A recent article indicates that mild traumatic brain injury (TBI) can have a long lasting impact on families, as well as patients.

The article appears in the November issue of American Journal of Nursing.

In a news release from Wolters Kluwer Health: Lippincott Williams and Wilkins, Maureen Shawn Kennedy, MA, RN, Edior-in-Chief of American Journal of Nursing explains that as the numbers of individuals with mild TBI increase in the community, “it’s crucial for nurses to make this a part of assessment for early recognition and intervention. Nurses may often be the first health professionals who, hearing the complaints of the patient or family member, might recognize that they’re having difficulty adjusting to the family impact of head injury,” she adds.

The release notes that Kyong S. Hyatt, PhD, RN, FNP, Walter Reed National Military Center, authored the article. The article highlights the ways in which mild TBI can impact patients and families, yet it reports that so far, patient and family adjustment post-mild TBI has received “scant” attention in the medical literature.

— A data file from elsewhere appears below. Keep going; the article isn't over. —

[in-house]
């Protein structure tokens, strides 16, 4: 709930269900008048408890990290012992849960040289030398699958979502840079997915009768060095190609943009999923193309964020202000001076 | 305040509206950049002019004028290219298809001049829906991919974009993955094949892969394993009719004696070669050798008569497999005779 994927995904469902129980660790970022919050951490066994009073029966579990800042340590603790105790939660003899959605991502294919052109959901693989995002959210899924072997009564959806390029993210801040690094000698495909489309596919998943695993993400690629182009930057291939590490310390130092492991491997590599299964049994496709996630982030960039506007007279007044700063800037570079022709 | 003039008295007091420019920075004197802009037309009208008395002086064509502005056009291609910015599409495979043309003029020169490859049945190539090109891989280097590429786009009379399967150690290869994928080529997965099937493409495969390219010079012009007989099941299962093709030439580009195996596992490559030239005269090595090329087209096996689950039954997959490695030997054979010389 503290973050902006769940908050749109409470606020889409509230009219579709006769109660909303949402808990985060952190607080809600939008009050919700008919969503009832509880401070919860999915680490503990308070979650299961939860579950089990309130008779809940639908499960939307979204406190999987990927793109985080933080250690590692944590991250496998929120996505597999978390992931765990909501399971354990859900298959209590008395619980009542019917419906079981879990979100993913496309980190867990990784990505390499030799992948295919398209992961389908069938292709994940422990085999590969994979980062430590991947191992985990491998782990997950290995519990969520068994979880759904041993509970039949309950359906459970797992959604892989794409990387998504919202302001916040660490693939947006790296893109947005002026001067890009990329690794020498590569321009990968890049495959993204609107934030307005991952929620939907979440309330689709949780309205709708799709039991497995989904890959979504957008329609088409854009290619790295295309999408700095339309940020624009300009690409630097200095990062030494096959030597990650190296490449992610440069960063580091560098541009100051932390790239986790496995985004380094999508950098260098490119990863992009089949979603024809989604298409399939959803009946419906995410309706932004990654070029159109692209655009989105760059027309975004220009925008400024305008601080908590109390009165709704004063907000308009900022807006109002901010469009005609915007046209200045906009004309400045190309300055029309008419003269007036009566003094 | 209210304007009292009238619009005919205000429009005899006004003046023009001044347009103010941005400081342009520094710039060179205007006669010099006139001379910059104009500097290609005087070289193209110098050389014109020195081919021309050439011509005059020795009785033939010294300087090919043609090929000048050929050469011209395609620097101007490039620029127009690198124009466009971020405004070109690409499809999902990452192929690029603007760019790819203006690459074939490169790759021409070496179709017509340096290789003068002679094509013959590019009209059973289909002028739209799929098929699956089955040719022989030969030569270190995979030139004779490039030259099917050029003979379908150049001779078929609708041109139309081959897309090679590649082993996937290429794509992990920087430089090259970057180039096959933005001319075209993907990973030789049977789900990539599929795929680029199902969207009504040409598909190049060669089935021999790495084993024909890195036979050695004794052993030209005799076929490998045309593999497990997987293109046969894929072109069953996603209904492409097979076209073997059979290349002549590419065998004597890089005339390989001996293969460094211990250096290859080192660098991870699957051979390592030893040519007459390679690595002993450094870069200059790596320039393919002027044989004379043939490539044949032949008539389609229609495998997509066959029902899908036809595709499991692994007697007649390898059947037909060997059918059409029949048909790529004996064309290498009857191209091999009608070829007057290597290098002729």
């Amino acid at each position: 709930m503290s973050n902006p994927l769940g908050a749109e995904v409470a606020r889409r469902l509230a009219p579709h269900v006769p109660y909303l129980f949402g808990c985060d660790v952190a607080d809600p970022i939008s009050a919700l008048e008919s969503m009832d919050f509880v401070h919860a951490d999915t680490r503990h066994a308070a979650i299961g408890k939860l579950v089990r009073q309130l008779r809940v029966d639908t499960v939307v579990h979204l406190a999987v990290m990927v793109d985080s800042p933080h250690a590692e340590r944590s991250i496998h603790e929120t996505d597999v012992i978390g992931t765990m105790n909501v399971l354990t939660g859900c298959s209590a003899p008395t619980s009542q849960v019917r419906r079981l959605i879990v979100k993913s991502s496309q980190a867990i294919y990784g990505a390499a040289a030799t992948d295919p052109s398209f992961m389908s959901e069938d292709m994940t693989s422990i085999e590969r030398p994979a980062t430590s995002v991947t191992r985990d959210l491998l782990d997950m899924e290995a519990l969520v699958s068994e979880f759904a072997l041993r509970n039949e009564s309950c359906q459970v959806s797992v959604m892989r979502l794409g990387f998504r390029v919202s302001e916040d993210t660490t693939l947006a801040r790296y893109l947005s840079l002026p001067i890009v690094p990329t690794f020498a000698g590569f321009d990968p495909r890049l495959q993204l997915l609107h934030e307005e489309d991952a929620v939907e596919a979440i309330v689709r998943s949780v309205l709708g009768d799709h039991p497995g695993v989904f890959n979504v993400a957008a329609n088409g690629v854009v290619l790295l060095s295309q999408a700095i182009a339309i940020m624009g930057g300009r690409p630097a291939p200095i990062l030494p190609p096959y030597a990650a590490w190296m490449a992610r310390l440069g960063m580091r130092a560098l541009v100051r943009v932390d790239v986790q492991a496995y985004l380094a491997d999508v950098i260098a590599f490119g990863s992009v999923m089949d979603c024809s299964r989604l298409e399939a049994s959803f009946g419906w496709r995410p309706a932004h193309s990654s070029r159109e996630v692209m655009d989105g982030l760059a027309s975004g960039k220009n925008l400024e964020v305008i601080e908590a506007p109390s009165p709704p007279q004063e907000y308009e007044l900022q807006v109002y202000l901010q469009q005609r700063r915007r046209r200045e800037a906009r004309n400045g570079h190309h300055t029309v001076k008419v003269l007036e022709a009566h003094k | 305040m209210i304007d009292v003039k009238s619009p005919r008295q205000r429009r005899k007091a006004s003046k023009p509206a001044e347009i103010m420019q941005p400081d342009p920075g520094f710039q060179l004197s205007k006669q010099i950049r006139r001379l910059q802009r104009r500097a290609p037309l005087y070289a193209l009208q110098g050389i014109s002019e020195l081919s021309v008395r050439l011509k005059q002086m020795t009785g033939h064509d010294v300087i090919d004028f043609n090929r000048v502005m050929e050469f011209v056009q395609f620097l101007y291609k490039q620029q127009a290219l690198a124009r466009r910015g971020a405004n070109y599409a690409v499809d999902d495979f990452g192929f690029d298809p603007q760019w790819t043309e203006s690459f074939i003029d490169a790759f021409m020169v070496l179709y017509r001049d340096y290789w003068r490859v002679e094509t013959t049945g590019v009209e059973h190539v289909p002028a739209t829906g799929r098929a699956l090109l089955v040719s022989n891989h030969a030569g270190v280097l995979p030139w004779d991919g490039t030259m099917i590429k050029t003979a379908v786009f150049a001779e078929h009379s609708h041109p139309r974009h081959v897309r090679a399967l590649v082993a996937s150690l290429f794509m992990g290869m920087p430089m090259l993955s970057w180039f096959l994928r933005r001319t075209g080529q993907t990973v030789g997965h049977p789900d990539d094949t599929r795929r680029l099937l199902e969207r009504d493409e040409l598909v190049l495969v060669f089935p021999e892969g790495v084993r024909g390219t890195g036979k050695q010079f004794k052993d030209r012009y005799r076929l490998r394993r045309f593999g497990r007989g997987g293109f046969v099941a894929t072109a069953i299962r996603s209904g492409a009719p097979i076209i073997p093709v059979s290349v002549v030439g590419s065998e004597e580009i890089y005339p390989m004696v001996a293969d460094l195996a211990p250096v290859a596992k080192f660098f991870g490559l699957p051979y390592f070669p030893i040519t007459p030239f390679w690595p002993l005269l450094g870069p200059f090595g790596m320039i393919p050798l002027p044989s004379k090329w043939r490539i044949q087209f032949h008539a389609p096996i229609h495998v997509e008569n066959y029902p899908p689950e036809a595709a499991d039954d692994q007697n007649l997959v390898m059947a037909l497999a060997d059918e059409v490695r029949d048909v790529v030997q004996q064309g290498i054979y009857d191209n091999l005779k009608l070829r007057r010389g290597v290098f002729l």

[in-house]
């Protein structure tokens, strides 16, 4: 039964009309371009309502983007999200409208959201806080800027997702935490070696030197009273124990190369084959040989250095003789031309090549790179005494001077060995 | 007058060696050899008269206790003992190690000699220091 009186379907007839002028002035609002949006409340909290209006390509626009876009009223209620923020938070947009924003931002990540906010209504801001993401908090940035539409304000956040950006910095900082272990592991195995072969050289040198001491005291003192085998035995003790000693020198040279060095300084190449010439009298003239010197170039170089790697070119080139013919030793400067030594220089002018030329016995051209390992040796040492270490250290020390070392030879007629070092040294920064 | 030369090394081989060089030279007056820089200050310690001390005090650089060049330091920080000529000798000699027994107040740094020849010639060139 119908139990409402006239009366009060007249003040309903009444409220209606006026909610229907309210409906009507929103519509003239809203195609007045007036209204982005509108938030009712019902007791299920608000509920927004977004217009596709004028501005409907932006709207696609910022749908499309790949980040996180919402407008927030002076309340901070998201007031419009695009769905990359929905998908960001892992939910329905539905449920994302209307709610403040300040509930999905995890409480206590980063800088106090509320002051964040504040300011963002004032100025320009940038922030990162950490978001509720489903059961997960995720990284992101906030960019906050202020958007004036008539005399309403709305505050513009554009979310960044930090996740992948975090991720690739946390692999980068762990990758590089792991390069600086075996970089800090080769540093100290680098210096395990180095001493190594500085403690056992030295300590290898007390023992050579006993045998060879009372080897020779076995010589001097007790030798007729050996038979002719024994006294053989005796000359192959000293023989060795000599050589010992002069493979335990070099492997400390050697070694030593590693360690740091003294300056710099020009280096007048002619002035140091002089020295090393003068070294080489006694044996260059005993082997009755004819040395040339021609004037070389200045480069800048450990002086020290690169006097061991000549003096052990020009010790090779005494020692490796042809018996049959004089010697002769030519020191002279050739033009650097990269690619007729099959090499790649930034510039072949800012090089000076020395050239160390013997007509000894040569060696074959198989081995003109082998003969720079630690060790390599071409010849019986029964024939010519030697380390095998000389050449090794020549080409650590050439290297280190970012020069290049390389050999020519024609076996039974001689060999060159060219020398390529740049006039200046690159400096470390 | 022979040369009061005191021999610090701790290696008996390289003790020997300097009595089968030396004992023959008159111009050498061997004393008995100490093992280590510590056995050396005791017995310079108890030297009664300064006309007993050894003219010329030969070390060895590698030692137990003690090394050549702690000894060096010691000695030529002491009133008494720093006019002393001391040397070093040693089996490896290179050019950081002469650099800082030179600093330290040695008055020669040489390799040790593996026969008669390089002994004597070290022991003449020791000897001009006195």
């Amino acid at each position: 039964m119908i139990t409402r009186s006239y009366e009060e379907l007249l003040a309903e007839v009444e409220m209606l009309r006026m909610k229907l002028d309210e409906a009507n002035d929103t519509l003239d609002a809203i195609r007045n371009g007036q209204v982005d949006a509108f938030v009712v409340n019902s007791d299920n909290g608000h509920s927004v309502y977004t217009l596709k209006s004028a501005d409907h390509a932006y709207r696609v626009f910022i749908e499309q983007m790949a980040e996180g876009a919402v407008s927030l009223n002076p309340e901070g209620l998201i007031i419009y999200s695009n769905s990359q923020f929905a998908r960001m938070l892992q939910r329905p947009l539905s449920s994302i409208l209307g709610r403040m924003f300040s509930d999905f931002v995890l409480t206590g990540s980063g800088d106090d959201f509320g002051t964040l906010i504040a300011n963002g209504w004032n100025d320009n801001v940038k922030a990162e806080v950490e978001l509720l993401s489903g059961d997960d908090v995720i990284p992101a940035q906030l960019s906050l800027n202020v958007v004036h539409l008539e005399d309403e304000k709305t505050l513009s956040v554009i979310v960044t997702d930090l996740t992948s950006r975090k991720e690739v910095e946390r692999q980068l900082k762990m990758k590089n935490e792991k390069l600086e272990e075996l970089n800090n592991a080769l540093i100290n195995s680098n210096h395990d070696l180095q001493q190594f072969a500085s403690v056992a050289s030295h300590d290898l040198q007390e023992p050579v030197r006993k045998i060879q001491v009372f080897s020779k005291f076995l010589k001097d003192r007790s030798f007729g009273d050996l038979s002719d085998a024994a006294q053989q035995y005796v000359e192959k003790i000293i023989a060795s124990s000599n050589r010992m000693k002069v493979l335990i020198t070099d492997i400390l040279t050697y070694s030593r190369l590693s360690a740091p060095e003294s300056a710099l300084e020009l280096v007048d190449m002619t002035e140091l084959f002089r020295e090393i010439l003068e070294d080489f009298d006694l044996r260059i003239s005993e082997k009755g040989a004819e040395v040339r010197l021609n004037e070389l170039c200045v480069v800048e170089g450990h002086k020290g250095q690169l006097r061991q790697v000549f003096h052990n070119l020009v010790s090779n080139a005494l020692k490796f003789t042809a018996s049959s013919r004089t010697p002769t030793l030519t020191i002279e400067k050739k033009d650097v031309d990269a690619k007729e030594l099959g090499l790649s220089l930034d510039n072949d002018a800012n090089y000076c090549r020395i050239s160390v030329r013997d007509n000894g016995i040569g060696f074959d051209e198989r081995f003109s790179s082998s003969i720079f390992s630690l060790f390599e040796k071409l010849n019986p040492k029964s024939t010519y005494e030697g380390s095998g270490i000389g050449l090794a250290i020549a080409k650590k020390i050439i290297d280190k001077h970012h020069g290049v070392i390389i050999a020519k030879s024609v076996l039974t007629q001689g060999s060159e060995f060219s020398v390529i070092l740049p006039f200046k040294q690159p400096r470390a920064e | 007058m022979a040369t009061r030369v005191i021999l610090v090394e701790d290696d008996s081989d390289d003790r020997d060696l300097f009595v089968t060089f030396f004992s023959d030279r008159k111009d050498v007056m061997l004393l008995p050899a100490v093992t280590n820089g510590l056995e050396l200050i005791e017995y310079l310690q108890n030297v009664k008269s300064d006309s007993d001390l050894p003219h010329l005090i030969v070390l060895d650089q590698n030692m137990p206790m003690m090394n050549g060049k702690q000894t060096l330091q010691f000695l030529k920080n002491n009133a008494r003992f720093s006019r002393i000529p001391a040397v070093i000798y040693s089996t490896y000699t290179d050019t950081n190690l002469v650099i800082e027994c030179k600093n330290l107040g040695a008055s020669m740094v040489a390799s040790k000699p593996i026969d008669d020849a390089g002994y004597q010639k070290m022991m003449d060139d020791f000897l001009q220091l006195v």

Hyatt emphasizes in the article that in many patients, the range of cognitive, physical, and psychological symptoms that may accompany mild TBI resolve promptly, however “a subset experience persistent symptoms that create unique treatment challenges.”

These include expression of stress in the form of anger, depression, and anxiety—all of which the release notes can be perceived by family members as a “personality change.”

Family members may also not understand that the individual may encounter difficulties in accomplishing daily tasks—such as balancing a checkbook or helping children with homework, the release says. The impact may be heightened for families that were not functioning well prior to the injury.

Nurses play an important role in the process, Hyatt says, adding, “Finding ways to help the patient and family manage emotional distress and accept enduring changes may be the key to post-injury reintegration.”

Source: Science Daily, Wolters Kluwer Health: Lippincott Williams and Wilkins